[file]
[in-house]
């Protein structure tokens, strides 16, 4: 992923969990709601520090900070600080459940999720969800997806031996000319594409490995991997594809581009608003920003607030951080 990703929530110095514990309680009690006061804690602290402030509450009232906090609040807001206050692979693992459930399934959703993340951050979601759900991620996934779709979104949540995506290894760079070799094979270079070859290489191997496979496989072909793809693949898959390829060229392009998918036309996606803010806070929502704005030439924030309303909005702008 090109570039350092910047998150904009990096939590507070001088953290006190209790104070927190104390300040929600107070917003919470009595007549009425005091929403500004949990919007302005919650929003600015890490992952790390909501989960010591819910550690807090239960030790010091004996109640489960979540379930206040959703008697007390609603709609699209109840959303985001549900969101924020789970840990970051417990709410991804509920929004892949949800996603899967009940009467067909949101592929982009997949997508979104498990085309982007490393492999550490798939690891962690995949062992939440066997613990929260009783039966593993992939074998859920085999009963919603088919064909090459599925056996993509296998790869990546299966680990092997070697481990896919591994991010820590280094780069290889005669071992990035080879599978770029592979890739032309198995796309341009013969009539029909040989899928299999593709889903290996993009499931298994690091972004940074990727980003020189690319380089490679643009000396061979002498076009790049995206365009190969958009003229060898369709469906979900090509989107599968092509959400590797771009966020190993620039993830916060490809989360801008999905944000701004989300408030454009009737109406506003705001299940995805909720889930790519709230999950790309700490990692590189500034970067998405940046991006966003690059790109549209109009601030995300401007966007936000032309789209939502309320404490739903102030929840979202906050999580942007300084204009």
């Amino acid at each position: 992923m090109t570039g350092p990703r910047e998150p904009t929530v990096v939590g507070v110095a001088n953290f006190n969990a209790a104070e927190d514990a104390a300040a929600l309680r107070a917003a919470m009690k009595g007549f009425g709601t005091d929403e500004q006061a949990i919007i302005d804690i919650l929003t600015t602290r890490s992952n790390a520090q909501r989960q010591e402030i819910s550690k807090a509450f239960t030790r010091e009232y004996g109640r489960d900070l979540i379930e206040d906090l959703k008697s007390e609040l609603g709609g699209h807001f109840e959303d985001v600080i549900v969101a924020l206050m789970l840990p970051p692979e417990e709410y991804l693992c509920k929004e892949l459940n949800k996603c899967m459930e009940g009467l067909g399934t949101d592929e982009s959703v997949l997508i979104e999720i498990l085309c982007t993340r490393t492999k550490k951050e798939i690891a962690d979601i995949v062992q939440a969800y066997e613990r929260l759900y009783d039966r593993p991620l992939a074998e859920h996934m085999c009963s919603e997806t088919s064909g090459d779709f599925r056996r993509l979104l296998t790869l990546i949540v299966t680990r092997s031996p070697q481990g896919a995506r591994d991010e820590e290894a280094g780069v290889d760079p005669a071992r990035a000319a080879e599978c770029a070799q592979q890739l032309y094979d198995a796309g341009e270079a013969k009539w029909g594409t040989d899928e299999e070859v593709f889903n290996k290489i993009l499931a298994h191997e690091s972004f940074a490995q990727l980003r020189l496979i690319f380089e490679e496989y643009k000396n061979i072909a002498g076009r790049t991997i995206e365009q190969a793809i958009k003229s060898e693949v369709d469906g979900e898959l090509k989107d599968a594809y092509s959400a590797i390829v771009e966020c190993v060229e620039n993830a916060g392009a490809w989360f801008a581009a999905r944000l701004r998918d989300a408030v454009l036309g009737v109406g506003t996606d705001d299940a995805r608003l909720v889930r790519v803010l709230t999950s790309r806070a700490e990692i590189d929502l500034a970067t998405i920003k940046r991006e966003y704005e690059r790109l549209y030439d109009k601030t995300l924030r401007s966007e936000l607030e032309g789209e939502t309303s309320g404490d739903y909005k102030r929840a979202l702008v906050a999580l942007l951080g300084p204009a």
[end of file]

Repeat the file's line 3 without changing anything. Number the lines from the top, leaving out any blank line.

């Amino acid at each position: 992923m090109t570039g350092p990703r910047e998150p904009t929530v990096v939590g507070v110095a001088n953290f006190n969990a209790a104070e927190d514990a104390a300040a929600l309680r107070a917003a919470m009690k009595g007549f009425g709601t005091d929403e500004q006061a949990i919007i302005d804690i919650l929003t600015t602290r890490s992952n790390a520090q909501r989960q010591e402030i819910s550690k807090a509450f239960t030790r010091e009232y004996g109640r489960d900070l979540i379930e206040d906090l959703k008697s007390e609040l609603g709609g699209h807001f109840e959303d985001v600080i549900v969101a924020l206050m789970l840990p970051p692979e417990e709410y991804l693992c509920k929004e892949l459940n949800k996603c899967m459930e009940g009467l067909g399934t949101d592929e982009s959703v997949l997508i979104e999720i498990l085309c982007t993340r490393t492999k550490k951050e798939i690891a962690d979601i995949v062992q939440a969800y066997e613990r929260l759900y009783d039966r593993p991620l992939a074998e859920h996934m085999c009963s919603e997806t088919s064909g090459d779709f599925r056996r993509l979104l296998t790869l990546i949540v299966t680990r092997s031996p070697q481990g896919a995506r591994d991010e820590e290894a280094g780069v290889d760079p005669a071992r990035a000319a080879e599978c770029a070799q592979q890739l032309y094979d198995a796309g341009e270079a013969k009539w029909g594409t040989d899928e299999e070859v593709f889903n290996k290489i993009l499931a298994h191997e690091s972004f940074a490995q990727l980003r020189l496979i690319f380089e490679e496989y643009k000396n061979i072909a002498g076009r790049t991997i995206e365009q190969a793809i958009k003229s060898e693949v369709d469906g979900e898959l090509k989107d599968a594809y092509s959400a590797i390829v771009e966020c190993v060229e620039n993830a916060g392009a490809w989360f801008a581009a999905r944000l701004r998918d989300a408030v454009l036309g009737v109406g506003t996606d705001d299940a995805r608003l909720v889930r790519v803010l709230t999950s790309r806070a700490e990692i590189d929502l500034a970067t998405i920003k940046r991006e966003y704005e690059r790109l549209y030439d109009k601030t995300l924030r401007s966007e936000l607030e032309g789209e939502t309303s309320g404490d739903y909005k102030r929840a979202l702008v906050a999580l942007l951080g300084p204009a």